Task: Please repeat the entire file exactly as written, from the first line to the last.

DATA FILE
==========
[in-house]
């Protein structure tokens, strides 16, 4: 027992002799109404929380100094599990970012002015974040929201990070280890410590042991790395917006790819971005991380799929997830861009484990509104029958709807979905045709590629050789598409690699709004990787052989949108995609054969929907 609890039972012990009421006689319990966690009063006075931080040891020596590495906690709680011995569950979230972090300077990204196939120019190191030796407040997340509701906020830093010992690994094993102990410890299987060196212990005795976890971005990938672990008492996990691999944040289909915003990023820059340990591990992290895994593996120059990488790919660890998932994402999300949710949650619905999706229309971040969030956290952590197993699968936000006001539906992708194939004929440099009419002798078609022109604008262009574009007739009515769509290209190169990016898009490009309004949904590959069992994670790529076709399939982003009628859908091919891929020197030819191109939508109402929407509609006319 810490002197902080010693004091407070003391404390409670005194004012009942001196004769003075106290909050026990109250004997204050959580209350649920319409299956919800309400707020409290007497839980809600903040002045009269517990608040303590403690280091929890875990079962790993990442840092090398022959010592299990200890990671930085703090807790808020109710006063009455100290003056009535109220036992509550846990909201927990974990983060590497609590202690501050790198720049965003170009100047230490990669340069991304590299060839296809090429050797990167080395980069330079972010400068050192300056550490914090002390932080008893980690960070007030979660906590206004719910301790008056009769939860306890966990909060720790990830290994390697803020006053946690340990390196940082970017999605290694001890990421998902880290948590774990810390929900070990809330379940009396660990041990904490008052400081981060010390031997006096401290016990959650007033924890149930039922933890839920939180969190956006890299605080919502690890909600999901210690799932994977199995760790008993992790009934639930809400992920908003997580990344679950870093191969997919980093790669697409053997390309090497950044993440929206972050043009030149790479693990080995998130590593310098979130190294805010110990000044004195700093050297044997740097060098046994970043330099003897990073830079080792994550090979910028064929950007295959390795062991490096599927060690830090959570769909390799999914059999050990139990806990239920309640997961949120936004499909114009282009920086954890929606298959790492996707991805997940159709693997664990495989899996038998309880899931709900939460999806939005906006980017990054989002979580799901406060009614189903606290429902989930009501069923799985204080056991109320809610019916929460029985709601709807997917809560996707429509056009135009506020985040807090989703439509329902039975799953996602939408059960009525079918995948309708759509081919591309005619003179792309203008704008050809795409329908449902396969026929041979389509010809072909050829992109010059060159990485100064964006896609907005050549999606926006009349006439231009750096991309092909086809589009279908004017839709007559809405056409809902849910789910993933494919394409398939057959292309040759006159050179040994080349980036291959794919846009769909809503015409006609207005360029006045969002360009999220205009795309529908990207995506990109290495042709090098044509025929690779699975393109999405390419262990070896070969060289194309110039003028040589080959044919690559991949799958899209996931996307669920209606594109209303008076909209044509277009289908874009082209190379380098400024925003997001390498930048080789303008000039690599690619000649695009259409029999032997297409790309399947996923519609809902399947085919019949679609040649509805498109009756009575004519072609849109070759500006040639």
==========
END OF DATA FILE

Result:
[in-house]
């Protein structure tokens, strides 16, 4: 027992002799109404929380100094599990970012002015974040929201990070280890410590042991790395917006790819971005991380799929997830861009484990509104029958709807979905045709590629050789598409690699709004990787052989949108995609054969929907 609890039972012990009421006689319990966690009063006075931080040891020596590495906690709680011995569950979230972090300077990204196939120019190191030796407040997340509701906020830093010992690994094993102990410890299987060196212990005795976890971005990938672990008492996990691999944040289909915003990023820059340990591990992290895994593996120059990488790919660890998932994402999300949710949650619905999706229309971040969030956290952590197993699968936000006001539906992708194939004929440099009419002798078609022109604008262009574009007739009515769509290209190169990016898009490009309004949904590959069992994670790529076709399939982003009628859908091919891929020197030819191109939508109402929407509609006319 810490002197902080010693004091407070003391404390409670005194004012009942001196004769003075106290909050026990109250004997204050959580209350649920319409299956919800309400707020409290007497839980809600903040002045009269517990608040303590403690280091929890875990079962790993990442840092090398022959010592299990200890990671930085703090807790808020109710006063009455100290003056009535109220036992509550846990909201927990974990983060590497609590202690501050790198720049965003170009100047230490990669340069991304590299060839296809090429050797990167080395980069330079972010400068050192300056550490914090002390932080008893980690960070007030979660906590206004719910301790008056009769939860306890966990909060720790990830290994390697803020006053946690340990390196940082970017999605290694001890990421998902880290948590774990810390929900070990809330379940009396660990041990904490008052400081981060010390031997006096401290016990959650007033924890149930039922933890839920939180969190956006890299605080919502690890909600999901210690799932994977199995760790008993992790009934639930809400992920908003997580990344679950870093191969997919980093790669697409053997390309090497950044993440929206972050043009030149790479693990080995998130590593310098979130190294805010110990000044004195700093050297044997740097060098046994970043330099003897990073830079080792994550090979910028064929950007295959390795062991490096599927060690830090959570769909390799999914059999050990139990806990239920309640997961949120936004499909114009282009920086954890929606298959790492996707991805997940159709693997664990495989899996038998309880899931709900939460999806939005906006980017990054989002979580799901406060009614189903606290429902989930009501069923799985204080056991109320809610019916929460029985709601709807997917809560996707429509056009135009506020985040807090989703439509329902039975799953996602939408059960009525079918995948309708759509081919591309005619003179792309203008704008050809795409329908449902396969026929041979389509010809072909050829992109010059060159990485100064964006896609907005050549999606926006009349006439231009750096991309092909086809589009279908004017839709007559809405056409809902849910789910993933494919394409398939057959292309040759006159050179040994080349980036291959794919846009769909809503015409006609207005360029006045969002360009999220205009795309529908990207995506990109290495042709090098044509025929690779699975393109999405390419262990070896070969060289194309110039003028040589080959044919690559991949799958899209996931996307669920209606594109209303008076909209044509277009289908874009082209190379380098400024925003997001390498930048080789303008000039690599690619000649695009259409029999032997297409790309399947996923519609809902399947085919019949679609040649509805498109009756009575004519072609849109070759500006040639």